Peruvian Banknotes: Peruvian Nuevo Sol S/.
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The Nuevo Sol (S/.) is the currency of Peru (PEN = International code for the Peruvian currency). It is subdivided into 100 Centimos. There are banknotes for S/.10 , S/.20 , S/.50 , S/.100 and S/. 200. Coins have been issued for 1 Centimo, 5 Centimos, 10 Centimos, 20 Centimos, 50 Centimos, S/.1 , S/.2 , and S/. 5.-.
How to tell the difference between legitimate banknotes and counterfeit banknotes:
There are plenty of counterfeit banknotes in circulation and tourists are prime targets to receive them. Armed with some basic knowledge about how to spot a false note may save you a lot of money and passing a false note to a Peruvian won't win you any new friends and may even get you into worse trouble.
As with most banknotes throughout the world many of the newer notes have a greater level of security built-in to them, the same applies to Peruvian notes. However the guide below should help you to identify all legitimate notes no matter how old they are. Some of the denomination bills have security measures specific to their value but we are not going to go into fine details here, all you need to know are the basics.
Let's take a closer look at the 20 Nuevo Sole note as shown above.
(1) The Watermark.
All Peruvian banknotes have a watermark with an image similar to the main image on the front of the banknote. If you hold the note up to the light you will see the watermark in the white area on the left hand side of the note. However most counterfeit notes also have a watermark, maybe not of such good quality, so even if it does have a watermark this doesn't guarantee a legitimate banknote. If the banknote doesn't have a watermark then it really is poor copy or even just a colour photocopy!! Obviously don't accept it.
(2) Changing Coloured Ink
If you look to the right of the 20 Nuevos Soles banknote above you will see a large 20 written on its side. If you look at the note from directly above the 20 appears to be written in a shiny red ink. If you look at the note side-on the colour of the ink changes from red to a green colour. The ink on a counterfeit notes does not change colour.
The photos above were taken from the Banco Central de Reserva del Peru website http://www.bcrp.gob.pe/billetes-y-monedas.html and clearly show the colour of the ink changing from red to light green. In reality, however, the ink changes from a red to a very dark green or sometimes almost dark maroon depending on the light source. However the important thing to remember is the the colour of the number 20 changes in colour when looked at from the side. This applies to all denomination banknotes.
(3) Hidden Image
About a quarter of the way along the bottom of the banknote you will find a coloured rectangle as shown below.
If you look closely at the rectangle you can just make out the number 20. If you now look at the rectangle from a very acute angle (i.e rotate the note so that you are almost looking at it from edge on) the number becomes easier to make out and clearer to see (as shown in the photo below). This doesn't happen with counterfeit notes.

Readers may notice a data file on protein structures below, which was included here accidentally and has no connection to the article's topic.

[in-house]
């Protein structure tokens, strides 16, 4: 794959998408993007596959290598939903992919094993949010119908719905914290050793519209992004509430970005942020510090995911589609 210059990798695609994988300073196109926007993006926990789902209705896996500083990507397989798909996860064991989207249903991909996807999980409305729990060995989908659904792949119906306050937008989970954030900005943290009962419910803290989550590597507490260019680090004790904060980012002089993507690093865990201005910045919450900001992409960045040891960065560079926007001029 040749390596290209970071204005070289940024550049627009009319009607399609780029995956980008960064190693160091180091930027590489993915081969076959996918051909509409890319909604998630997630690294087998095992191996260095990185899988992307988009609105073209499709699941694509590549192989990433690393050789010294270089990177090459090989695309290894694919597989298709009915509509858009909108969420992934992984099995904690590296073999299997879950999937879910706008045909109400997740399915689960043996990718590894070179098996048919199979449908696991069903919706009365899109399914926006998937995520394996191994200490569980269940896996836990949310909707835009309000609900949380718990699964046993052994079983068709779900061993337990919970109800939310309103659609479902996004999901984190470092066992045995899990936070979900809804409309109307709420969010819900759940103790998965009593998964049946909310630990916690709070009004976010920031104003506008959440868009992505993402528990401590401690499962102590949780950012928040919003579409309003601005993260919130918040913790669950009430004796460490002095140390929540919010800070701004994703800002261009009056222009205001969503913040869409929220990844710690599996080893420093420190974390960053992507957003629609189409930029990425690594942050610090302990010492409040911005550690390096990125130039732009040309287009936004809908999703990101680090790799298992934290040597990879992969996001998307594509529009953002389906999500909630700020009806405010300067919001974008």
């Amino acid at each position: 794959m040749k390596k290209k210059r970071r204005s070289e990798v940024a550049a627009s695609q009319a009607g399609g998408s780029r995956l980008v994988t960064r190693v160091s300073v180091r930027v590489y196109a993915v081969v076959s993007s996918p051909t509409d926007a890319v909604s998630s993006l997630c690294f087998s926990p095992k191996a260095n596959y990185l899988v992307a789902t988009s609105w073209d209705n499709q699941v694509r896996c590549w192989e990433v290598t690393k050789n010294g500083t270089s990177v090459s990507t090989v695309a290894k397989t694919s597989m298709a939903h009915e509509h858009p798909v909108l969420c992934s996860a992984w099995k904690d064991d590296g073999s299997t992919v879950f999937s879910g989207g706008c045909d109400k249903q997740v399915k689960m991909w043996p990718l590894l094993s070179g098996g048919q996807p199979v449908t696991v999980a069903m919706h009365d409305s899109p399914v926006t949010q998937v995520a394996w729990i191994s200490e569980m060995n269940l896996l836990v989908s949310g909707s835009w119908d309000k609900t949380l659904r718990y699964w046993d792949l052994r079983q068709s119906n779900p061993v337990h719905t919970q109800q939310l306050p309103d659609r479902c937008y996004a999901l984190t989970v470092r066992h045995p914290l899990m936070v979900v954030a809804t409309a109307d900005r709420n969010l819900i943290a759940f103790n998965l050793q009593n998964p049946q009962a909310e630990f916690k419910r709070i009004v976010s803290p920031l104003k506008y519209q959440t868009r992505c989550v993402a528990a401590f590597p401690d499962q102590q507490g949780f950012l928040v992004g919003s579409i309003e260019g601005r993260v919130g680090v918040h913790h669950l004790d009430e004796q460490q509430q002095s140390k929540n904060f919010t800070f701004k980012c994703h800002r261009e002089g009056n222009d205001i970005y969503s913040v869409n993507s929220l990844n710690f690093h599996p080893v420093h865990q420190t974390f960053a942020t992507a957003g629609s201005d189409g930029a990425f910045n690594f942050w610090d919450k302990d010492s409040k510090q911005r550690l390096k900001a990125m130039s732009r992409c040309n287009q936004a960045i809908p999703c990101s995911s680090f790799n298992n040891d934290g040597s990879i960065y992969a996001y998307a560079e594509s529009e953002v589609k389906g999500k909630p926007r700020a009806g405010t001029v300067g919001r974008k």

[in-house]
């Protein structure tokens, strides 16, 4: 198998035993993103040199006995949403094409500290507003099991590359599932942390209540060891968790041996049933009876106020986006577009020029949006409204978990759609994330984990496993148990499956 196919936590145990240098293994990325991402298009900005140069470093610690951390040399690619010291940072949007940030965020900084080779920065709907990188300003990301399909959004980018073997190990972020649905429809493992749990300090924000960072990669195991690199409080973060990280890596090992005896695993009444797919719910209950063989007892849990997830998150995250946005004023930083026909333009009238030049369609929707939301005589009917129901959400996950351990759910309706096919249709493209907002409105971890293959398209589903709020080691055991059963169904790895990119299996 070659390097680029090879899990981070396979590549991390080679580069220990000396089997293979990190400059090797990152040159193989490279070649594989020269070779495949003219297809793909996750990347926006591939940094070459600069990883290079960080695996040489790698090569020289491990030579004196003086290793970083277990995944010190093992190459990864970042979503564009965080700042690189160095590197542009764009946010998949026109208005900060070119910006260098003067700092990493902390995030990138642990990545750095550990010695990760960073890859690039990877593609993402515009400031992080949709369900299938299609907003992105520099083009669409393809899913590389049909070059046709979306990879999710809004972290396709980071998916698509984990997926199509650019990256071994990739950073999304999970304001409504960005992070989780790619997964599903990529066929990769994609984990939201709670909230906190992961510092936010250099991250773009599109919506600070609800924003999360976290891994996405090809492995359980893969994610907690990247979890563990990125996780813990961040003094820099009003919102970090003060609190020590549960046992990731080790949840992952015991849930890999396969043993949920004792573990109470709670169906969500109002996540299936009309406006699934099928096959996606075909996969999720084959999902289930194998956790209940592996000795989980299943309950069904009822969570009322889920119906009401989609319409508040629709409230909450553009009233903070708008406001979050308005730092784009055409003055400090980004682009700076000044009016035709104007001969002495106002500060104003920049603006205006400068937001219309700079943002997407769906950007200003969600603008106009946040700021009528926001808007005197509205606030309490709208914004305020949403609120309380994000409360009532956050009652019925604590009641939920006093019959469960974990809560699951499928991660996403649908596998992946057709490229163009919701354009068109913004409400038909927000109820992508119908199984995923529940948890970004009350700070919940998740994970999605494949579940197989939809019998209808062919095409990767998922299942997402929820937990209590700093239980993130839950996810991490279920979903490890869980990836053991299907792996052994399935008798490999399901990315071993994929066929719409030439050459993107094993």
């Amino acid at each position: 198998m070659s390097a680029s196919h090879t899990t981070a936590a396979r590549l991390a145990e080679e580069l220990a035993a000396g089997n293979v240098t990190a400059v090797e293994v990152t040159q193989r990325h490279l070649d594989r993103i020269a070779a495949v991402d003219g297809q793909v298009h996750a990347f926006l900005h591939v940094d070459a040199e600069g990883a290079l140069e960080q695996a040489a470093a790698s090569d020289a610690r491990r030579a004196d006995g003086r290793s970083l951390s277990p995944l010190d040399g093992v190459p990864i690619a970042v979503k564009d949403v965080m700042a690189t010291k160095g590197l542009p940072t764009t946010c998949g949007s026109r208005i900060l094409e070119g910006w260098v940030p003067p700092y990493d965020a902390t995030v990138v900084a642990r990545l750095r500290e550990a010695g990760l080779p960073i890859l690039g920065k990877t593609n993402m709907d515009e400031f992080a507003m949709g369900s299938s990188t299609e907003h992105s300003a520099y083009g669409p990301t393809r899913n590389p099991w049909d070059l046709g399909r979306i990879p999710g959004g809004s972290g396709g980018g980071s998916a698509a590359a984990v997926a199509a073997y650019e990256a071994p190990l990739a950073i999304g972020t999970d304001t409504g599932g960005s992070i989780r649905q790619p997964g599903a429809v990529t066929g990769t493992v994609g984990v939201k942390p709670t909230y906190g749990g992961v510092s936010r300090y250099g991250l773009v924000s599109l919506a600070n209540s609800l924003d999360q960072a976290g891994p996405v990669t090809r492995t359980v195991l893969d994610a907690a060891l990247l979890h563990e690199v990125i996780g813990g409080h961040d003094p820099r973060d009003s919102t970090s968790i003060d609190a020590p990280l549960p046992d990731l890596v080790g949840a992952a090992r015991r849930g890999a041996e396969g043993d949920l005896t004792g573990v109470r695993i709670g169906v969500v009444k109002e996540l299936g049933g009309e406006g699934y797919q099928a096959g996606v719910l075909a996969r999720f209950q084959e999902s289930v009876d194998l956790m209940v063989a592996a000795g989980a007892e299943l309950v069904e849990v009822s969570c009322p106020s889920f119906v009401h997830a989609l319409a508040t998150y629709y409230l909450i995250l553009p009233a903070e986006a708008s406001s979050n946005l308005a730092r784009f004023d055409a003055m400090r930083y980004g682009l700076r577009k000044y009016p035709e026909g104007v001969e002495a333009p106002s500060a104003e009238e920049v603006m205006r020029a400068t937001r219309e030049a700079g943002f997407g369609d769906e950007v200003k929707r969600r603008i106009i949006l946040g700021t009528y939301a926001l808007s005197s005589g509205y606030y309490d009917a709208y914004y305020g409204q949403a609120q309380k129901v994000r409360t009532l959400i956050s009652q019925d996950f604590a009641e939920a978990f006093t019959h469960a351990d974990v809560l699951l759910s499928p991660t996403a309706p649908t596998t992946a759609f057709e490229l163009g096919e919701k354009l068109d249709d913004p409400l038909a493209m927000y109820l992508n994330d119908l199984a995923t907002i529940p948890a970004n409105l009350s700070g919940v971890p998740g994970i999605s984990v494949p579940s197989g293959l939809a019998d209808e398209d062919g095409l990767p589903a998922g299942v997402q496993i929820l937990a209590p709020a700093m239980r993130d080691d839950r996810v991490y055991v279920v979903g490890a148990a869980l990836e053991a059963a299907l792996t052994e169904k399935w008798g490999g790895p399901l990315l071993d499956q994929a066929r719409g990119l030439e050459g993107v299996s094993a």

(4) Other security measures
Nearly all new banknotes have a metallic security strip running through the centre of the note just like the US dollar bill or British pound. However some of the older notes don't have this strip and many of the better quality counterfeit notes have one so this really this method of identification can't be relied upon.
All the new banknotes in Peru also have an iridescent band across the centre of the note as shown below. From certain angles you can see the denomination of the bill and the letters BCRP (Banco Central de Reserva del Peru). Older notes don't have this band.
I've been living in Peru for over 10 years and have never received a counterfeit Nuevo Soles banknote, or at least I wasn't aware that I had received one. Obviously with time you come to grow accustomed to the look and feel of the notes but when I receive banknotes, particularly the higher denomination bills, I always turn up the right-hand edge of the note to check that the coloured ink changes in colour. If I am slightly suspicious of a note I'll simply ask them to change the note for another one. Most Casa de Cambios (Money Exchange Houses) will be happy to do this. My advice is not to change large amounts of money at a time, in this way you will avoid receiving a large amount of high denomination bills. Its best to change one or two hundred US dollars (or equivalent) at a time and ask for smaller denomination Nuevos Soles notes such as 10's, 20's or 50's which are far easier to spend in markets and restaurants. Avoid 200 Soles notes completely. If you do want plenty of 50's and 100's ask the Casa de Cambio to stamp each note with their company seal. This is a small stamp that identifies the Casa de Cambio and may help you in the future to return the note to them if its not accepted anywhere else.
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